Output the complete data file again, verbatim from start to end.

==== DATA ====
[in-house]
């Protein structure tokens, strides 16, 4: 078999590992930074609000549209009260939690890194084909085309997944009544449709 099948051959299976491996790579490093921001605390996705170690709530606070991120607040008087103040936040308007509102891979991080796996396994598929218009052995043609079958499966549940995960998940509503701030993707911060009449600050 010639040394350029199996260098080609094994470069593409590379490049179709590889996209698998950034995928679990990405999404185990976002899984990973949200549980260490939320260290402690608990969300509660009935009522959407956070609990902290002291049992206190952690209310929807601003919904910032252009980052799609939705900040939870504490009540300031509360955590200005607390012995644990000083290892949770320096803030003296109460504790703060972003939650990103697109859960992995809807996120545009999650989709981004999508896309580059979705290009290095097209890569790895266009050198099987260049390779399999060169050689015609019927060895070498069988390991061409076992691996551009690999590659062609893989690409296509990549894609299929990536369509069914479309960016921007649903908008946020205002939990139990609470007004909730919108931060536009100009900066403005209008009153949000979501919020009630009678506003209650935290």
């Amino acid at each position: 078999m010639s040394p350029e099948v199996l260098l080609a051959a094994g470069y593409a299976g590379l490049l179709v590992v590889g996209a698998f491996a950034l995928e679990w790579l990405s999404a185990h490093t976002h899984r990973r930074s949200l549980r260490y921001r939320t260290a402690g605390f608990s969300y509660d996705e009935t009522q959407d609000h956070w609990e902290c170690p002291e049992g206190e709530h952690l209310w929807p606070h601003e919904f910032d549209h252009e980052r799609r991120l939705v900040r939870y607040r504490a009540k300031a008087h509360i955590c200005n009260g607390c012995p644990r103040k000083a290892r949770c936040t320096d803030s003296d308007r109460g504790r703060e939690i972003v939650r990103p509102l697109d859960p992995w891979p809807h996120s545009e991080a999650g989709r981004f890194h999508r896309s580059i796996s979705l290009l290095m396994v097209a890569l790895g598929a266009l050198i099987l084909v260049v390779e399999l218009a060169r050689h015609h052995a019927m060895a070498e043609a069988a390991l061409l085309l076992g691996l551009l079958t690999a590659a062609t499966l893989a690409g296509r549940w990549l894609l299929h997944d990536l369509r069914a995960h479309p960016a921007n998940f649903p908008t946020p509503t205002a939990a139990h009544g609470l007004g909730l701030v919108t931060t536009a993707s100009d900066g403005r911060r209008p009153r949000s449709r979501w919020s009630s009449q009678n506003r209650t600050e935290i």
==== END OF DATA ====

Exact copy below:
[in-house]
């Protein structure tokens, strides 16, 4: 078999590992930074609000549209009260939690890194084909085309997944009544449709 099948051959299976491996790579490093921001605390996705170690709530606070991120607040008087103040936040308007509102891979991080796996396994598929218009052995043609079958499966549940995960998940509503701030993707911060009449600050 010639040394350029199996260098080609094994470069593409590379490049179709590889996209698998950034995928679990990405999404185990976002899984990973949200549980260490939320260290402690608990969300509660009935009522959407956070609990902290002291049992206190952690209310929807601003919904910032252009980052799609939705900040939870504490009540300031509360955590200005607390012995644990000083290892949770320096803030003296109460504790703060972003939650990103697109859960992995809807996120545009999650989709981004999508896309580059979705290009290095097209890569790895266009050198099987260049390779399999060169050689015609019927060895070498069988390991061409076992691996551009690999590659062609893989690409296509990549894609299929990536369509069914479309960016921007649903908008946020205002939990139990609470007004909730919108931060536009100009900066403005209008009153949000979501919020009630009678506003209650935290």
């Amino acid at each position: 078999m010639s040394p350029e099948v199996l260098l080609a051959a094994g470069y593409a299976g590379l490049l179709v590992v590889g996209a698998f491996a950034l995928e679990w790579l990405s999404a185990h490093t976002h899984r990973r930074s949200l549980r260490y921001r939320t260290a402690g605390f608990s969300y509660d996705e009935t009522q959407d609000h956070w609990e902290c170690p002291e049992g206190e709530h952690l209310w929807p606070h601003e919904f910032d549209h252009e980052r799609r991120l939705v900040r939870y607040r504490a009540k300031a008087h509360i955590c200005n009260g607390c012995p644990r103040k000083a290892r949770c936040t320096d803030s003296d308007r109460g504790r703060e939690i972003v939650r990103p509102l697109d859960p992995w891979p809807h996120s545009e991080a999650g989709r981004f890194h999508r896309s580059i796996s979705l290009l290095m396994v097209a890569l790895g598929a266009l050198i099987l084909v260049v390779e399999l218009a060169r050689h015609h052995a019927m060895a070498e043609a069988a390991l061409l085309l076992g691996l551009l079958t690999a590659a062609t499966l893989a690409g296509r549940w990549l894609l299929h997944d990536l369509r069914a995960h479309p960016a921007n998940f649903p908008t946020p509503t205002a939990a139990h009544g609470l007004g909730l701030v919108t931060t536009a993707s100009d900066g403005r911060r209008p009153r949000s449709r979501w919020s009630s009449q009678n506003r209650t600050e935290i």